Emii Alrai

23rd Aug 2018

Hi Emii, thanks so much for participating - we hope you're enjoying the coffee!

Hello Conch, thanks for having me!

I am drinking your coffee (which is delicious, thank you) + replying to this extremely belatedly – I’m sorry! I hope this finds you both well + enjoying many a delicious treat! I will now attempt to curb my use of exclamation points… Alreet, questions…

1. Can you give us an introduction to your practice, interests and experiences?


Ma practice has been a bit of a weird one. It’s been accidental in the way it has manifested + I think a lot of it stems from the navigation of my own identity + growing obsession of artefact (btw, sorry my handwriting is mingin’). My family are Iraqi + my mamas side of the family moved out of Iraq in the 90’s to Jordan, following the war with Kuwait. Gradually, all my mamas side found themselves in England, moving for various reasons + for a new life after war took away careers, stability + hope in the Middle East (for my family anyway).

I grew up in diff places in England, Jordan + then in Edinburgh. The navigation between a cultural understanding of my family history, as well as been raised in an Iraqi household formed my identity as one loaded with diasporic memories of Iraq + the consequences that had for my family – as well as trying to naturalise with Scottish/British culture.

A lot of my work/practice draws on elements of confusion between the Middle Eastern narrative I assimilated to, and also the British narrative I over time have naturalised to. I think my work is a juggle of identity? Who knows eh? Formally my work manifests in material manipulation, sand, plaster + clay, materials which are arguably transnational, + trying to create/pay hommage to these narratives in a theatrical sense. I suppose trying to physically create the residues which are left/ remain/ linger between the East/ West collision. I’m interested in history, particularly that of the Ancient Middle East both aesthetically + because of the laden narratives + belief systems of that time. I love the relationship it has with monument + nature – Nowt sings to me more than a carved relief. Last point about practice – my dad is definitely a huge influence. He’s been making things ever since I was wee. He is also Iraqi + grew up in Baghdad. My grandad on his side used to carve plaster relief on mosques + help architecturally plan complex buildings in Baghdad – so my Baba (dad in Arabic), has in vain tried to teach me how to use these techniques of building + manipulating. + Also how to fit a radiator, which will be useful at some point. Love you Baba ❤️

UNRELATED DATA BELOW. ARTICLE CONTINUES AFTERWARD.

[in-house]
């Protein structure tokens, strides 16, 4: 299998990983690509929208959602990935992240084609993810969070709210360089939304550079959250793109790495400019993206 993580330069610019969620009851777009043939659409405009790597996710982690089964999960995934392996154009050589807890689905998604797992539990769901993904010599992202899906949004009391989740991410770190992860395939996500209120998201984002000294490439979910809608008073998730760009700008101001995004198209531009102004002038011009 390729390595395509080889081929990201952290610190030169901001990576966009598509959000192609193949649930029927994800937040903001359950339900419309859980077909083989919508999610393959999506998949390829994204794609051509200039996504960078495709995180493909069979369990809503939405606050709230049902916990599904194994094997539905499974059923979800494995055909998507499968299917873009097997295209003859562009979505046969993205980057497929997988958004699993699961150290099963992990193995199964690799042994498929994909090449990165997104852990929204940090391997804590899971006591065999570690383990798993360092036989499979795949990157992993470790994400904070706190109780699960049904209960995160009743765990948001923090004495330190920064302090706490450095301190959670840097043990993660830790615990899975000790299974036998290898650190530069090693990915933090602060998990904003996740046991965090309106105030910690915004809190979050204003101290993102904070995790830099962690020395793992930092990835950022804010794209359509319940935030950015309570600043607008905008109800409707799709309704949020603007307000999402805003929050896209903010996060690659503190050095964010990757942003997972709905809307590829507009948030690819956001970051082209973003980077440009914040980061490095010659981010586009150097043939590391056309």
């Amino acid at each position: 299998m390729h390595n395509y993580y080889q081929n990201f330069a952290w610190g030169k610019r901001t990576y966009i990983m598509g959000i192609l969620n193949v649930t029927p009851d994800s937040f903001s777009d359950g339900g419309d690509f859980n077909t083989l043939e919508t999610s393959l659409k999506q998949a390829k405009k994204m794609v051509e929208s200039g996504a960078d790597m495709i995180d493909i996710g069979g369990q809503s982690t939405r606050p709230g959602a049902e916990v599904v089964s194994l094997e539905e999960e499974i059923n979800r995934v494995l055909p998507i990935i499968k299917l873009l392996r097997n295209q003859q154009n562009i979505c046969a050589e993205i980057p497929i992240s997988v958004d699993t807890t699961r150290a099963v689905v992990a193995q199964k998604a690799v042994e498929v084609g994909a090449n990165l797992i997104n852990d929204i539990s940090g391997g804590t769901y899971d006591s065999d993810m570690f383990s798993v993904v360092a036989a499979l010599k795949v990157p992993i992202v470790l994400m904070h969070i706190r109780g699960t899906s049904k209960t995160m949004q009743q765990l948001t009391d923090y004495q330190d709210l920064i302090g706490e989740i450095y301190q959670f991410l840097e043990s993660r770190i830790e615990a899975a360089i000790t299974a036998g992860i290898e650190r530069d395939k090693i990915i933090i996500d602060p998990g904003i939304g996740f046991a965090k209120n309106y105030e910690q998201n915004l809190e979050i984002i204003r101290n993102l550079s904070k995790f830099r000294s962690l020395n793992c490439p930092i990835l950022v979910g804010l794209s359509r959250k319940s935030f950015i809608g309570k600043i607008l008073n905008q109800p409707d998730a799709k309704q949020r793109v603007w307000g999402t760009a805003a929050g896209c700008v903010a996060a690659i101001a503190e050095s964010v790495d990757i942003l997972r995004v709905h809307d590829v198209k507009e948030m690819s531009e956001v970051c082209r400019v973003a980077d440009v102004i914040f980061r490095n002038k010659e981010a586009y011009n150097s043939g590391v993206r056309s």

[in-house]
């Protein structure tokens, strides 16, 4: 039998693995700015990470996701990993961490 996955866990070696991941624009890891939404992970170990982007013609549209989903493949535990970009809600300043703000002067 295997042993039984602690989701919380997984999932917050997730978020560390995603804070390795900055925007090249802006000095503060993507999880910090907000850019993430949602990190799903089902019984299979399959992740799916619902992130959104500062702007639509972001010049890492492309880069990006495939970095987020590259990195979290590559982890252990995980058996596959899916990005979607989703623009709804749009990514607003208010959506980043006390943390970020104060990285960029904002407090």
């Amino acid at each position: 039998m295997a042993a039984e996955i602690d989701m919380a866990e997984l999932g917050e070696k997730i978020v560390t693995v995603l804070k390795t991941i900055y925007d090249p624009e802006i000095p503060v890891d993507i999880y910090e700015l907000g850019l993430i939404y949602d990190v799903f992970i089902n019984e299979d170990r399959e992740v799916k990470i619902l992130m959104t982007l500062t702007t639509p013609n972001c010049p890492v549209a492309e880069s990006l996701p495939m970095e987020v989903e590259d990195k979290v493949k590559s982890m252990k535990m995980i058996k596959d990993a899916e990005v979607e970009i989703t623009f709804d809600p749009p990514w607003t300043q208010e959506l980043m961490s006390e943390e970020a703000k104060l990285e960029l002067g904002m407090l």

sorry, my handwriting is so shite + space taking.

2. Congratulations on An Ancient Quiver, can you tell us about the show?


Thank you! Half the cardboard from the walls is sat patiently in my car waiting to be taken to the skip. Umm, the show was so much fun to make!! That's all that sticks to my mind thinking of it - especially installing + deinstalling with Mark from GLOAM. I was quite interested in the way Western museums/institutions have displayed + collected works/ artefact /object from the Middle East on large scales – places like the British Museum/ the Pergamon in Berlin + its radge rebuild of the original Ishtar Gate. I had to get a selfie in front of it + send it to my living Jidou, who was hilariously (but rightly) displeased. It made me think about what happens to areas where culture has been either bought/ looted/ exchanged + how that culture is then displayed as though in a graveyard. I guess An Ancient Quiver was playing along that __ how to manipulate material to imitate this prized culture in Western museums + displays, but into exploring the aftermath of that… If this makes any sense? All in all, the show was a really wonderful experience + I thank GLOAM + everyone who came to see it, ye glowin’ cherubs…